For 2021, contribution limits are $3,600 for an individual and $7,200 for a family. As a bonus, there’s a $1,000 catch-up contribution for those 55 and over.

If you are under 65 and take out the money for any reason other than a qualified medical expense, you’ll pay ordinary income taxes on the withdrawal and a 20% penalty. If you think you might need the money for something other than mental health expenses, it may be better to go with a regular savings account instead. 

Contributions to an HSA are federally tax-deductible and can be invested, growing tax-free. Once you need to withdraw funds to cover mental health or other medical expenses, those funds will stay untaxed. 

You can use an HSA to pay for things your insurance doesn’t cover, such as copays, deductibles, or the cost of your counseling appointments. Most mental health care expenses are typically HSA-eligible, including behavioral counseling, psychiatric hospitalization, prescription medication, and more.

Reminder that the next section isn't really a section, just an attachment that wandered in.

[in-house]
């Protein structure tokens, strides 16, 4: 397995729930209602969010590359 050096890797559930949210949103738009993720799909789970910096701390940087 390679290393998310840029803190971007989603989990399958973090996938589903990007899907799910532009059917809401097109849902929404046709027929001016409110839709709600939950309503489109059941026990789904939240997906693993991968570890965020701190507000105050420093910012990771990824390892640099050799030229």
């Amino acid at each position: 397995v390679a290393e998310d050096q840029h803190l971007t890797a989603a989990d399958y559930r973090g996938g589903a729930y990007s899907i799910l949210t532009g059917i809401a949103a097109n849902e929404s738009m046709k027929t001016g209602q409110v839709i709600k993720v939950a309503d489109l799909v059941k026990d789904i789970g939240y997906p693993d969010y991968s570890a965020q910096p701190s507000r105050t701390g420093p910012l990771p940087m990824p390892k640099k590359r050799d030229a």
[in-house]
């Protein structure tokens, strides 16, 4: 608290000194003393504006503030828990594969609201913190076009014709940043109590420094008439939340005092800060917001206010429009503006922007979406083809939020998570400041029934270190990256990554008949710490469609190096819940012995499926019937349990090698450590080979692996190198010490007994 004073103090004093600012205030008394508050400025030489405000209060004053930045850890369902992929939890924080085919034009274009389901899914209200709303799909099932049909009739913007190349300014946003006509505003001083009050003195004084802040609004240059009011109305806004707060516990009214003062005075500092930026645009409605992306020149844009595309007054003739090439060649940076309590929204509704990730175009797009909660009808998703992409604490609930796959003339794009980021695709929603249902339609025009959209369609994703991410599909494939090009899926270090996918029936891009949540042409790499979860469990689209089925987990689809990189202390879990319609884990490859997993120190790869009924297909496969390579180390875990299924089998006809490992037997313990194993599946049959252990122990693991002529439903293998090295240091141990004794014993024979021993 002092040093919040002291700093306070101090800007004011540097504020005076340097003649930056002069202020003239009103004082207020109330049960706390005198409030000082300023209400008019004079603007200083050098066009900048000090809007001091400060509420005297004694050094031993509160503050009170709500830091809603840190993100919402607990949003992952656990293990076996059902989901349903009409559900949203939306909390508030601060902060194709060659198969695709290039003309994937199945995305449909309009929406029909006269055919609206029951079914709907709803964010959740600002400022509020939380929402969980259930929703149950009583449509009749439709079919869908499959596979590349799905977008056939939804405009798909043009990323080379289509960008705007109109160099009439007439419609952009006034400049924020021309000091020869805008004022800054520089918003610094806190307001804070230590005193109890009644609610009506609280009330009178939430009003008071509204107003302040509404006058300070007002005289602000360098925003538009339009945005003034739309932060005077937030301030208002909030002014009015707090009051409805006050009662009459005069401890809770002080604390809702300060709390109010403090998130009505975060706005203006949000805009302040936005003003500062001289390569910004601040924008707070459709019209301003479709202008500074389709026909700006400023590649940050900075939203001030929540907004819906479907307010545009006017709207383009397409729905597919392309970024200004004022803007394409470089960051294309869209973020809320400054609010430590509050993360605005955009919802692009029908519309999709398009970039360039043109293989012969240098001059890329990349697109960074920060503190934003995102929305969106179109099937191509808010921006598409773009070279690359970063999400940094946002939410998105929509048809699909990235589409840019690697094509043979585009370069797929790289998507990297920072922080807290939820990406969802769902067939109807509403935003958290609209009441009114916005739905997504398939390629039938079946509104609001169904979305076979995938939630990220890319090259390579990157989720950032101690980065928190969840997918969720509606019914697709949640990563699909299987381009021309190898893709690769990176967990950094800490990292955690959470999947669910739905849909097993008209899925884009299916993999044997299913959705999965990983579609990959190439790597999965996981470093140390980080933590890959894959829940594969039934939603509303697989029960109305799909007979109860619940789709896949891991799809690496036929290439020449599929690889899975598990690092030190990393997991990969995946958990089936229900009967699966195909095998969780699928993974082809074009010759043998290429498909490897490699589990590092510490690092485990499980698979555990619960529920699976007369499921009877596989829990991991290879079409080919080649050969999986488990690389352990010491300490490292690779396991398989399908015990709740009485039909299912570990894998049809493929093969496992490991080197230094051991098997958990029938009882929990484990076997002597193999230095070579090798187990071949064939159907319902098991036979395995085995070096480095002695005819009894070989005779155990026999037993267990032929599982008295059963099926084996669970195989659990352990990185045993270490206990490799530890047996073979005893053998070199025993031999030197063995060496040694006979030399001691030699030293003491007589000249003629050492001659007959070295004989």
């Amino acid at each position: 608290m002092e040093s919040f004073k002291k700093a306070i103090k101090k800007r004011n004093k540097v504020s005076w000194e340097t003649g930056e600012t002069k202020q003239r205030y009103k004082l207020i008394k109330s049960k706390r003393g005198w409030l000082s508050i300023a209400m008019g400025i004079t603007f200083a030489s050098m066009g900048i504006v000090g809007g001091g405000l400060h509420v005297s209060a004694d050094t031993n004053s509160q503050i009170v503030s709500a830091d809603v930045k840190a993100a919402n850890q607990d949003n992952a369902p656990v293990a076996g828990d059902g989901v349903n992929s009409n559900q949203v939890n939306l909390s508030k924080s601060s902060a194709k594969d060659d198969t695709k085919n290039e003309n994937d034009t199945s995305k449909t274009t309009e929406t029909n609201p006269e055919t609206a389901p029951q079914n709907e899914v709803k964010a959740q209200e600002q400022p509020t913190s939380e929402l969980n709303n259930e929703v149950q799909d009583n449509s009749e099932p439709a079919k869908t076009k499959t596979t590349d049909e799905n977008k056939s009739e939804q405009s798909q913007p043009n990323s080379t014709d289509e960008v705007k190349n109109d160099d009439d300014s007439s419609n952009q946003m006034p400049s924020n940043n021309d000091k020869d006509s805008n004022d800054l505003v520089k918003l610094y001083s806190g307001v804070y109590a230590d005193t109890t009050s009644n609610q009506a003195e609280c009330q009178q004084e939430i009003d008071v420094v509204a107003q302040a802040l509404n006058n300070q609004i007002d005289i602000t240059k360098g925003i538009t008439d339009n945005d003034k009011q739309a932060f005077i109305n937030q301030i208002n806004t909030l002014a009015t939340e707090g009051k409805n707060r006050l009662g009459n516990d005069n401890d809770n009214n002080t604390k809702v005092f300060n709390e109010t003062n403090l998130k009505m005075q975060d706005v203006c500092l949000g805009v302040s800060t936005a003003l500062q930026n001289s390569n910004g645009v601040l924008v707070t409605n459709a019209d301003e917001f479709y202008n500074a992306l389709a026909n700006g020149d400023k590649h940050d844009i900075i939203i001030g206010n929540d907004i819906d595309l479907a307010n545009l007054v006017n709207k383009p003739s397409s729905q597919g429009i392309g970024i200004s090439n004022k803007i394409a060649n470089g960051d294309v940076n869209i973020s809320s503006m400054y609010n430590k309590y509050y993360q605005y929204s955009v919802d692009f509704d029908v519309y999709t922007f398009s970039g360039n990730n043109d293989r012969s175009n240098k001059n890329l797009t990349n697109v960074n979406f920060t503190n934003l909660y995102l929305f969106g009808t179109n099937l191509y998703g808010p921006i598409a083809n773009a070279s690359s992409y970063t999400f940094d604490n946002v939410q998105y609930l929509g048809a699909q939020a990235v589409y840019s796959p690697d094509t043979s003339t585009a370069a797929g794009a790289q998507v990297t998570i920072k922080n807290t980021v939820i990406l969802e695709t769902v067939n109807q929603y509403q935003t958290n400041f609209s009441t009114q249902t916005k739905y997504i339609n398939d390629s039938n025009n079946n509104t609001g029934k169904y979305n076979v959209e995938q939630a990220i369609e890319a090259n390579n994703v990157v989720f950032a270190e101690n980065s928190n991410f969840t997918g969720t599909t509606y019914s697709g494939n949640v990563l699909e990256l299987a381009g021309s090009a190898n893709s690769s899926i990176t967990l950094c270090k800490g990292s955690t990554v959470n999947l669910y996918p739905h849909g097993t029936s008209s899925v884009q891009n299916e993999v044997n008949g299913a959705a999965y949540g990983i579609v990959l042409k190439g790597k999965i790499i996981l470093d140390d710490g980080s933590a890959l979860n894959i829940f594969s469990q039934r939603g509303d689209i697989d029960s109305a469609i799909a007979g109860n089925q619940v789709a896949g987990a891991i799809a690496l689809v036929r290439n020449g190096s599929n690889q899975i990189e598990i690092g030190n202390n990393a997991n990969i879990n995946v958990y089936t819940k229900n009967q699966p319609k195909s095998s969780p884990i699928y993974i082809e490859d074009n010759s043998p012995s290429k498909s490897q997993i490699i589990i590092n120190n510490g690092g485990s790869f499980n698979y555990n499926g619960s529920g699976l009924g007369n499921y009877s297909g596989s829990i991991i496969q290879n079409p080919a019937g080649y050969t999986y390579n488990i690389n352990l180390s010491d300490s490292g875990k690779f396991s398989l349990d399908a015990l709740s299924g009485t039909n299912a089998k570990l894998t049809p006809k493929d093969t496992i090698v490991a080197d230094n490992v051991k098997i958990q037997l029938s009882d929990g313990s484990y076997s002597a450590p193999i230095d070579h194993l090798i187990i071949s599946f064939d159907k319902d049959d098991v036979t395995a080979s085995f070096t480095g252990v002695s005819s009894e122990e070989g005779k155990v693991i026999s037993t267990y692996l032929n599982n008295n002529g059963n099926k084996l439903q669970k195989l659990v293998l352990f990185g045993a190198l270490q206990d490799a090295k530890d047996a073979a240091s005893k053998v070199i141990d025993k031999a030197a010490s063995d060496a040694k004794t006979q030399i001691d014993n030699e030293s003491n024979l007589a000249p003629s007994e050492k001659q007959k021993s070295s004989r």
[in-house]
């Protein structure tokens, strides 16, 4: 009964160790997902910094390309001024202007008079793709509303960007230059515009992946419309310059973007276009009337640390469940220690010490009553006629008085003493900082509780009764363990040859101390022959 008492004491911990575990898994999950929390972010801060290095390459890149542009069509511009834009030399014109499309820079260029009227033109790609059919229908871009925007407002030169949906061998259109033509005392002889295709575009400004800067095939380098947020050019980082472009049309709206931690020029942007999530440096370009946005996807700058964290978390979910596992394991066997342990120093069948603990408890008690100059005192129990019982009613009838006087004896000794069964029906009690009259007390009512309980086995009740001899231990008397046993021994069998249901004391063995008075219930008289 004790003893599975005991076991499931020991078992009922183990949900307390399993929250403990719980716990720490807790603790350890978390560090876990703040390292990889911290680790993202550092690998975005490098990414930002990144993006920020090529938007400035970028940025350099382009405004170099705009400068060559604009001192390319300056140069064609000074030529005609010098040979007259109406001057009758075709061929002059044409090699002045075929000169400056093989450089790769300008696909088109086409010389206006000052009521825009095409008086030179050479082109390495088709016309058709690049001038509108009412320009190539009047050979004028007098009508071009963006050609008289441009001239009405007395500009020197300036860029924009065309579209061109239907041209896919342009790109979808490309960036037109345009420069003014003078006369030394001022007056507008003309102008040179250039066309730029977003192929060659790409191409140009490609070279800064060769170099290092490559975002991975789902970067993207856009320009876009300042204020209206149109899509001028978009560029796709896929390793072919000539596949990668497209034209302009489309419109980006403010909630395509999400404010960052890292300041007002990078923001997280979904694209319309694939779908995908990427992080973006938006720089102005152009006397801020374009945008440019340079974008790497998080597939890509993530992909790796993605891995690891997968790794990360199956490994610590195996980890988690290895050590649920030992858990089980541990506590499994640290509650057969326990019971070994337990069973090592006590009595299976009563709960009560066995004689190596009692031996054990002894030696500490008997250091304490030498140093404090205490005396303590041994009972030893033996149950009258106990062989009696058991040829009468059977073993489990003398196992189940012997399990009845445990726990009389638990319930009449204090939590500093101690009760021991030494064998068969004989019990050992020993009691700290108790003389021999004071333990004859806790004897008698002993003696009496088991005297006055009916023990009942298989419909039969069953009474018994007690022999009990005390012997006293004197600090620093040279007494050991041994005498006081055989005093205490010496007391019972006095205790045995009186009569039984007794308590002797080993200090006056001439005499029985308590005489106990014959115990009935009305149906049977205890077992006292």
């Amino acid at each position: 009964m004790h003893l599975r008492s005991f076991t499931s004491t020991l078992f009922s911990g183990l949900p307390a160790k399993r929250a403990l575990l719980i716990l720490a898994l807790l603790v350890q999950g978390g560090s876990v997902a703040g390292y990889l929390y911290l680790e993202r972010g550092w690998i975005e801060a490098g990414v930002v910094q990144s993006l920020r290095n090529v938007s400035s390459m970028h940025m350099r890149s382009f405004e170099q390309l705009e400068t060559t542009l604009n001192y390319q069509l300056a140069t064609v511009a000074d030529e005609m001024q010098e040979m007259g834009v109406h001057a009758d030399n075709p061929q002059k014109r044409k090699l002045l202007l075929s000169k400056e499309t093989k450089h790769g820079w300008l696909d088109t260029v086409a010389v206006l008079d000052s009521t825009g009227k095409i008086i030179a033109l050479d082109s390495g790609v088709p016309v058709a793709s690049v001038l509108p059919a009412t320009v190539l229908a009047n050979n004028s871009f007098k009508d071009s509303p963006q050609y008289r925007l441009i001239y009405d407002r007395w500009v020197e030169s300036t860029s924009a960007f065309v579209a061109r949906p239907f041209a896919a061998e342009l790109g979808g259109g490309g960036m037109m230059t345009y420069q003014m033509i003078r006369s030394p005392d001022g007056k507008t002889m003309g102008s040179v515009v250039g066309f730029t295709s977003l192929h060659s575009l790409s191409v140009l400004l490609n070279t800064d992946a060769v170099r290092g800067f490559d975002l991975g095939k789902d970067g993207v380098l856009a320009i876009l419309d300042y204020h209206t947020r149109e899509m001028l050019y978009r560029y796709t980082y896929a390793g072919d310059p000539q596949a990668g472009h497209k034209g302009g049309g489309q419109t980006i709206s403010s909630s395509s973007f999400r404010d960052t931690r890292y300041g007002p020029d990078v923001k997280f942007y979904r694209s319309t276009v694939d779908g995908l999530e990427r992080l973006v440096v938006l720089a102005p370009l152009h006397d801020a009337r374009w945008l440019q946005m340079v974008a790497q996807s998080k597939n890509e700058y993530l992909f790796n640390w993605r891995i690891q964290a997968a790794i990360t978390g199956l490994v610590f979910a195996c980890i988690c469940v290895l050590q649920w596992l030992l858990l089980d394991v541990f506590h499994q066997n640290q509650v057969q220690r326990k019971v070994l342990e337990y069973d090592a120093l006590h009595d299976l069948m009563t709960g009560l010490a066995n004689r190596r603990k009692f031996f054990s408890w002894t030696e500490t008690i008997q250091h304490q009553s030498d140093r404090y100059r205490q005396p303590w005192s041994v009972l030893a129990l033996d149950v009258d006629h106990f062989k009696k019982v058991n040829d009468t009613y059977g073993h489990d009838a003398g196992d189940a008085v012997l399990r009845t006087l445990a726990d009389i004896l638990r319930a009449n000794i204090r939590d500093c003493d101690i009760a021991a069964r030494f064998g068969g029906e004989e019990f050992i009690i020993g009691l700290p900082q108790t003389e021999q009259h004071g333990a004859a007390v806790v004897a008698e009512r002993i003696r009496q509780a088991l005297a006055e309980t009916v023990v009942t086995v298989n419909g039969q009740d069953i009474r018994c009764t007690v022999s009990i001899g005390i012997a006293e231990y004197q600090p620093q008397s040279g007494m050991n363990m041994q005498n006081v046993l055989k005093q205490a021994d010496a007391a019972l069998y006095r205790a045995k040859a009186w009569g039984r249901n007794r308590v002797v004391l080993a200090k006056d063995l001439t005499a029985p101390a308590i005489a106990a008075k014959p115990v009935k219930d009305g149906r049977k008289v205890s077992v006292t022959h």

Your money rolls over from year to year, so if you don’t use it, you don’t lose it. Additionally, you can use this money to pay for health services even after you’ve lost your job or insurance, so it could be a good safety net in the case of a financial emergency. 

But saving via an HSA has an important caveat: If you are under 65 and take out the money for any reason other than a qualified medical expense, you’ll pay ordinary income taxes on the withdrawal and a 20% penalty. If you think you might need the money for something other than mental health expenses, it may be better to go with a regular savings account instead. 

Whatever savings vehicle you use to set aside money for mental health expenses, the most important thing is that you are getting the help you need. 

Ryan Wangman is a reviews fellow at Personal Finance Insider reporting on mortgages, refinancing, bank accounts, and bank reviews. In his past experience writing about personal finance, he has written about credit scores, financial literacy, and homeownership.